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Subacromial impingement syndrome: management challenges

Authors Consigliere P, Haddo O, Levy O, Sforza G

Received 6 July 2018

Accepted for publication 7 September 2018

Published 23 October 2018 Volume 2018:10 Pages 83—91


Checked for plagiarism Yes

Review by Single anonymous peer review

Peer reviewer comments 2

Editor who approved publication: Professor Clark Hung

Paolo Consigliere,1 Omar Haddo,2 Ofer Levy,1,3 Giuseppe Sforza1

1The Reading Shoulder Unit, Berkshire Independent Hospital Coley Park, Swallows Croft, Reading, Berkshire, UK; 2The Whittington Hospital NHS FT, London, UK; 3The Reading Shoulder Unit, Royal Berkshire NHS Foundation Trust, Reading, Berkshire, UK

Abstract: The painful shoulder is the most common condition seen in specialist shoulder clinics. It is often associated with lack of range of motion and reduced shoulder function. Lack of sleep and difficulties in performing basic daily life activities are common findings. Subacromial Impingement Syndrome (SAIS) has been considered as the most common cause of shoulder pain since it was described in 1852. Charles Neer, in 1972, described the presence of a “proliferative spur and ridge” on the undersurface of the acromion, which needs to be removed to improve the symptoms (acromioplasty). Neer’s “impingement” hegemony was undisputed for at least 30 years. A more extensive knowledge of the pathogenesis of SAIS, however, has led authors to challenge the role of “impingement” in the shoulder pain and the role of surgical intervention. The aim of this review was to understand if there is still a role for surgical decompression in patients with SAIS. A literature review was performed in PubMed, PEDro, Embase, and the Cochrane Central Register of Controlled Trials using impingement, subacromial space, rotator cuff tears, tendinopathy, and tendinitis as key words. Randomized clinical trials (RCTs) with long-term follow-up comparing surgical intervention and conservative treatments in SAIS were preferred; however, prospective articles studying the outcome of surgical decompression and physiotherapy were also included. The majority of the studies showed no difference in the outcome between patients randomized to surgical decompression or conservative management. However, some studies reported better results after surgery, especially in the long term. Interpretation of the results is very difficult as most of the studies are of poor quality and have short follow-up. In our opinion, the type of subacromial lesion needs to be considered; this may offer an explanation to the difference in severity of symptoms and to the varying degrees of response to certain treatments, including surgery. Further studies are mandatory to better understand the role of surgery in SAIS.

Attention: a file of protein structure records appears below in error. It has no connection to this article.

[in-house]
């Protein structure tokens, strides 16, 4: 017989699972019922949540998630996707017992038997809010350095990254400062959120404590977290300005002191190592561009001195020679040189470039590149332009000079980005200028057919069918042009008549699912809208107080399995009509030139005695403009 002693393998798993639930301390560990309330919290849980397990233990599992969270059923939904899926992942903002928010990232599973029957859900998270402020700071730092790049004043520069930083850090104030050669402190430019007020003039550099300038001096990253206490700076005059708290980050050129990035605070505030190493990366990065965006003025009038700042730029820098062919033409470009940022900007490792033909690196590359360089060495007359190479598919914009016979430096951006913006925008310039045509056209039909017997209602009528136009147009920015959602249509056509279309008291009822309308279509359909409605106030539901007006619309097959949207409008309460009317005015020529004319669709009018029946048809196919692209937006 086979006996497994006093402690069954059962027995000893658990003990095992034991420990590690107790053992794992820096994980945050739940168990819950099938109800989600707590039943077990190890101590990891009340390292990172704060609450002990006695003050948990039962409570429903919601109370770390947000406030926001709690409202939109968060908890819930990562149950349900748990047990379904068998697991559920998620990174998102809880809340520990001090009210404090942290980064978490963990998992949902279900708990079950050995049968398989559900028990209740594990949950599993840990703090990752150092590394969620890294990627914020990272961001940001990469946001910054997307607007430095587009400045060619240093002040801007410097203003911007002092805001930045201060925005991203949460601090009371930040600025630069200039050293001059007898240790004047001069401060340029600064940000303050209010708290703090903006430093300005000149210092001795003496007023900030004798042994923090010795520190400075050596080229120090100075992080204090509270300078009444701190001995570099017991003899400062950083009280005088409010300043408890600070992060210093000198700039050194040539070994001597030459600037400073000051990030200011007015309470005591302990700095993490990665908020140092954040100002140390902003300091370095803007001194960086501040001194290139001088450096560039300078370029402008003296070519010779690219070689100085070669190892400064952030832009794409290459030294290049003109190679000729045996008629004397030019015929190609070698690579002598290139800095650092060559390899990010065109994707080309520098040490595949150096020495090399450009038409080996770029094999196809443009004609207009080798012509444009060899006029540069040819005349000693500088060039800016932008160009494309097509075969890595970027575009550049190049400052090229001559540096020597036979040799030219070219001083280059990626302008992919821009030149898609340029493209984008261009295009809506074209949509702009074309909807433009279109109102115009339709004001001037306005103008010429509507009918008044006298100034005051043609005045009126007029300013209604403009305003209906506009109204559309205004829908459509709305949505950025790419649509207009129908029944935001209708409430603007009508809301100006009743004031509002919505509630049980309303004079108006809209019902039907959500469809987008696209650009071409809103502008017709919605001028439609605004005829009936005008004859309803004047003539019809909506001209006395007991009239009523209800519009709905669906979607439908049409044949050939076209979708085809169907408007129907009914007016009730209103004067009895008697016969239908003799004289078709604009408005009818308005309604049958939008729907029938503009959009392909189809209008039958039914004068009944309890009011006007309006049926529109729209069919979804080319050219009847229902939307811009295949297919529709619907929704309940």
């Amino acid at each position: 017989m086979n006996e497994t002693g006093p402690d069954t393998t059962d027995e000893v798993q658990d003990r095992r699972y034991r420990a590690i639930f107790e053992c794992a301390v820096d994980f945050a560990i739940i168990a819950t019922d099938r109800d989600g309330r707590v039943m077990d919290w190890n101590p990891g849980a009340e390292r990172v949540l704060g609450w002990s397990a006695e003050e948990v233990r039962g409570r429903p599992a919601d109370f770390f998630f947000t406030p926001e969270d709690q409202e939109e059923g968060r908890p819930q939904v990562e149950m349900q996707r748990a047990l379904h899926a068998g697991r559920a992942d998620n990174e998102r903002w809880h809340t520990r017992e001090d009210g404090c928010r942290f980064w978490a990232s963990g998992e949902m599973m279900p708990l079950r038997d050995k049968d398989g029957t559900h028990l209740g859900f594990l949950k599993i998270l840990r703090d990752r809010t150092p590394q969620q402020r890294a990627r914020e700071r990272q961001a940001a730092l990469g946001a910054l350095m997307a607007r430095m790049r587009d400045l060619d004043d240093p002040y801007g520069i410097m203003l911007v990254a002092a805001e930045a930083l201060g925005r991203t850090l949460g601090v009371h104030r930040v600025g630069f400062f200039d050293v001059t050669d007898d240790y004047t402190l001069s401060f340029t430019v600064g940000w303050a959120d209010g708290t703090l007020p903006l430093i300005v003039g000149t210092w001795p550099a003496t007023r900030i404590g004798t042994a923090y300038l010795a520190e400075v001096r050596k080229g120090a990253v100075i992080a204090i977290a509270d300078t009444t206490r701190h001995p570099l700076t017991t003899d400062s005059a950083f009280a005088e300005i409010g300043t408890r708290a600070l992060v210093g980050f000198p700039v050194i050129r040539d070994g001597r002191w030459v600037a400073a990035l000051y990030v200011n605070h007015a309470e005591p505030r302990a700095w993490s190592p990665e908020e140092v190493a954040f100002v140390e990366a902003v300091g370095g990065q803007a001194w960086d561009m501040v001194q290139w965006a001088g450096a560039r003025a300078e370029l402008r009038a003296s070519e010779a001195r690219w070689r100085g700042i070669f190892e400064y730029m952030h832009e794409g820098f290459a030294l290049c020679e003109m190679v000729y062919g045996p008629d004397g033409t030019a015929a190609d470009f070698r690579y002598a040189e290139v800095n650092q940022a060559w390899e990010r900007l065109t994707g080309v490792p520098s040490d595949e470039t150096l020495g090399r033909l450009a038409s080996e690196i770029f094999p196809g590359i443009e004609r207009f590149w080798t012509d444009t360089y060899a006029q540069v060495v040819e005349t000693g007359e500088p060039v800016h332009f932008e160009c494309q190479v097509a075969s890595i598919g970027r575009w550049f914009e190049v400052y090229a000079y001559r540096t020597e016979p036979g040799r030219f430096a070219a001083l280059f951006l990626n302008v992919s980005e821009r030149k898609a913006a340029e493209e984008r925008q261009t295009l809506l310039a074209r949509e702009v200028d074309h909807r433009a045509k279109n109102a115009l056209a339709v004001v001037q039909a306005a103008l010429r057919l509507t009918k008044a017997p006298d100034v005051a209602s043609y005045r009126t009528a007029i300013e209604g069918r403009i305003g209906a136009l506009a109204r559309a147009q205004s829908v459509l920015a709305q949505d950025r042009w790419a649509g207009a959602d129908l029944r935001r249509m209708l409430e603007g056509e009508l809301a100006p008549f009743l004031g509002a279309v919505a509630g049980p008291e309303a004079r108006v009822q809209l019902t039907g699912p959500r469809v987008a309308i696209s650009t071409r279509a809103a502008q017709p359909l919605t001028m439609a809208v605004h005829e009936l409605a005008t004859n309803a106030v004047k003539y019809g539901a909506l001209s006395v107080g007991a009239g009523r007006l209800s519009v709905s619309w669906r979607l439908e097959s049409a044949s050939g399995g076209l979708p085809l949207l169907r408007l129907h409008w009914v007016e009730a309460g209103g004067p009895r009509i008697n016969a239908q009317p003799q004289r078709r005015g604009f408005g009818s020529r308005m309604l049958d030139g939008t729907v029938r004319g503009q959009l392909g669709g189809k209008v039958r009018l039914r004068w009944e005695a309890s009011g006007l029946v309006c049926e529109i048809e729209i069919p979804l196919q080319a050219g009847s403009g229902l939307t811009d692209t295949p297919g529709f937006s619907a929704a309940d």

Keywords: impingement, bursitis, supraspinatus tendon, rotator cuff, rotator cuff tears, tendinopathy, tendinitis

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